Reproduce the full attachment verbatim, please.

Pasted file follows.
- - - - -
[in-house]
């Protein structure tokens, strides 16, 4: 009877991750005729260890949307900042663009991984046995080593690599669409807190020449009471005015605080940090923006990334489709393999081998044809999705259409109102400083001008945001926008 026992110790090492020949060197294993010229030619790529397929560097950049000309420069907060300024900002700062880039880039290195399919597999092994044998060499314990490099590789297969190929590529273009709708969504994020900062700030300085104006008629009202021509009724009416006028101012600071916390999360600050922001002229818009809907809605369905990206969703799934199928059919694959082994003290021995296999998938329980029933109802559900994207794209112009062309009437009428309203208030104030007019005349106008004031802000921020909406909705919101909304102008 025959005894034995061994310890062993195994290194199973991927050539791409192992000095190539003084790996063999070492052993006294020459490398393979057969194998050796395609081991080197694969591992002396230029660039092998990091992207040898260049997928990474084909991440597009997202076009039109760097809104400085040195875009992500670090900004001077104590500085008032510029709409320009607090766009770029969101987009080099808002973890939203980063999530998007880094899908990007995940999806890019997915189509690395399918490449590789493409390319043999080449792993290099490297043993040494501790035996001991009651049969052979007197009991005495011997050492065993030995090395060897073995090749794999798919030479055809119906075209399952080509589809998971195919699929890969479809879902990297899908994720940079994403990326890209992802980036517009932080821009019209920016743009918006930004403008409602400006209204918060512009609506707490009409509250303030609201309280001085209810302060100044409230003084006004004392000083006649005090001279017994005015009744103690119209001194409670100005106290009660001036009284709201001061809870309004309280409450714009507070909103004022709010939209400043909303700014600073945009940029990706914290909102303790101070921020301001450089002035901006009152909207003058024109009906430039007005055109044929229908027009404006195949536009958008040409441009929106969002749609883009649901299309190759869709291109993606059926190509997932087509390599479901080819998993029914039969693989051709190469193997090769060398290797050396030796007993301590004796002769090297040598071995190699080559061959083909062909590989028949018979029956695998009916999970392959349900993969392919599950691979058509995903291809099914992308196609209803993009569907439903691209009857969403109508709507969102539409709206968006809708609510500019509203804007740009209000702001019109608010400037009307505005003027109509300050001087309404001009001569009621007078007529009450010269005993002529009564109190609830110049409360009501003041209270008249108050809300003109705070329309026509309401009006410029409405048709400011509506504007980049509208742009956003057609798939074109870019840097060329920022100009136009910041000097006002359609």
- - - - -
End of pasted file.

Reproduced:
[in-house]
């Protein structure tokens, strides 16, 4: 009877991750005729260890949307900042663009991984046995080593690599669409807190020449009471005015605080940090923006990334489709393999081998044809999705259409109102400083001008945001926008 026992110790090492020949060197294993010229030619790529397929560097950049000309420069907060300024900002700062880039880039290195399919597999092994044998060499314990490099590789297969190929590529273009709708969504994020900062700030300085104006008629009202021509009724009416006028101012600071916390999360600050922001002229818009809907809605369905990206969703799934199928059919694959082994003290021995296999998938329980029933109802559900994207794209112009062309009437009428309203208030104030007019005349106008004031802000921020909406909705919101909304102008 025959005894034995061994310890062993195994290194199973991927050539791409192992000095190539003084790996063999070492052993006294020459490398393979057969194998050796395609081991080197694969591992002396230029660039092998990091992207040898260049997928990474084909991440597009997202076009039109760097809104400085040195875009992500670090900004001077104590500085008032510029709409320009607090766009770029969101987009080099808002973890939203980063999530998007880094899908990007995940999806890019997915189509690395399918490449590789493409390319043999080449792993290099490297043993040494501790035996001991009651049969052979007197009991005495011997050492065993030995090395060897073995090749794999798919030479055809119906075209399952080509589809998971195919699929890969479809879902990297899908994720940079994403990326890209992802980036517009932080821009019209920016743009918006930004403008409602400006209204918060512009609506707490009409509250303030609201309280001085209810302060100044409230003084006004004392000083006649005090001279017994005015009744103690119209001194409670100005106290009660001036009284709201001061809870309004309280409450714009507070909103004022709010939209400043909303700014600073945009940029990706914290909102303790101070921020301001450089002035901006009152909207003058024109009906430039007005055109044929229908027009404006195949536009958008040409441009929106969002749609883009649901299309190759869709291109993606059926190509997932087509390599479901080819998993029914039969693989051709190469193997090769060398290797050396030796007993301590004796002769090297040598071995190699080559061959083909062909590989028949018979029956695998009916999970392959349900993969392919599950691979058509995903291809099914992308196609209803993009569907439903691209009857969403109508709507969102539409709206968006809708609510500019509203804007740009209000702001019109608010400037009307505005003027109509300050001087309404001009001569009621007078007529009450010269005993002529009564109190609830110049409360009501003041209270008249108050809300003109705070329309026509309401009006410029409405048709400011509506504007980049509208742009956003057609798939074109870019840097060329920022100009136009910041000097006002359609």